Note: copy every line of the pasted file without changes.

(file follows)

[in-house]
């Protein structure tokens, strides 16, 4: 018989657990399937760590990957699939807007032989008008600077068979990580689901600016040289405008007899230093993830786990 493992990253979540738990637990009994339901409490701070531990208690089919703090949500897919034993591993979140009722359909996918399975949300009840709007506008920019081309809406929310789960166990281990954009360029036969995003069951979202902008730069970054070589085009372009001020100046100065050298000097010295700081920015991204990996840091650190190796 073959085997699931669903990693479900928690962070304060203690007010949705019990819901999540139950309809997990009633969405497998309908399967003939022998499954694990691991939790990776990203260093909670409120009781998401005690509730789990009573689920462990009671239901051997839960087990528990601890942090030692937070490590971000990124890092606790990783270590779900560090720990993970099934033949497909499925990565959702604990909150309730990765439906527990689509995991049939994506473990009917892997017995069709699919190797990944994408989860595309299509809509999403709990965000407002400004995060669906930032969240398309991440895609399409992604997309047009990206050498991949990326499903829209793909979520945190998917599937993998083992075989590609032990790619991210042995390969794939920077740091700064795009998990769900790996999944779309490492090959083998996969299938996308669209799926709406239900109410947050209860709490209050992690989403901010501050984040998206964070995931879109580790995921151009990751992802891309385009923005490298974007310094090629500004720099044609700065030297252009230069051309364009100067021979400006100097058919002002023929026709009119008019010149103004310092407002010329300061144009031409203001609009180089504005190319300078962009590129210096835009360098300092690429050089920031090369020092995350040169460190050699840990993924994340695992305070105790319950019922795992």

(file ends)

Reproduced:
[in-house]
């Protein structure tokens, strides 16, 4: 018989657990399937760590990957699939807007032989008008600077068979990580689901600016040289405008007899230093993830786990 493992990253979540738990637990009994339901409490701070531990208690089919703090949500897919034993591993979140009722359909996918399975949300009840709007506008920019081309809406929310789960166990281990954009360029036969995003069951979202902008730069970054070589085009372009001020100046100065050298000097010295700081920015991204990996840091650190190796 073959085997699931669903990693479900928690962070304060203690007010949705019990819901999540139950309809997990009633969405497998309908399967003939022998499954694990691991939790990776990203260093909670409120009781998401005690509730789990009573689920462990009671239901051997839960087990528990601890942090030692937070490590971000990124890092606790990783270590779900560090720990993970099934033949497909499925990565959702604990909150309730990765439906527990689509995991049939994506473990009917892997017995069709699919190797990944994408989860595309299509809509999403709990965000407002400004995060669906930032969240398309991440895609399409992604997309047009990206050498991949990326499903829209793909979520945190998917599937993998083992075989590609032990790619991210042995390969794939920077740091700064795009998990769900790996999944779309490492090959083998996969299938996308669209799926709406239900109410947050209860709490209050992690989403901010501050984040998206964070995931879109580790995921151009990751992802891309385009923005490298974007310094090629500004720099044609700065030297252009230069051309364009100067021979400006100097058919002002023929026709009119008019010149103004310092407002010329300061144009031409203001609009180089504005190319300078962009590129210096835009360098300092690429050089920031090369020092995350040169460190050699840990993924994340695992305070105790319950019922795992």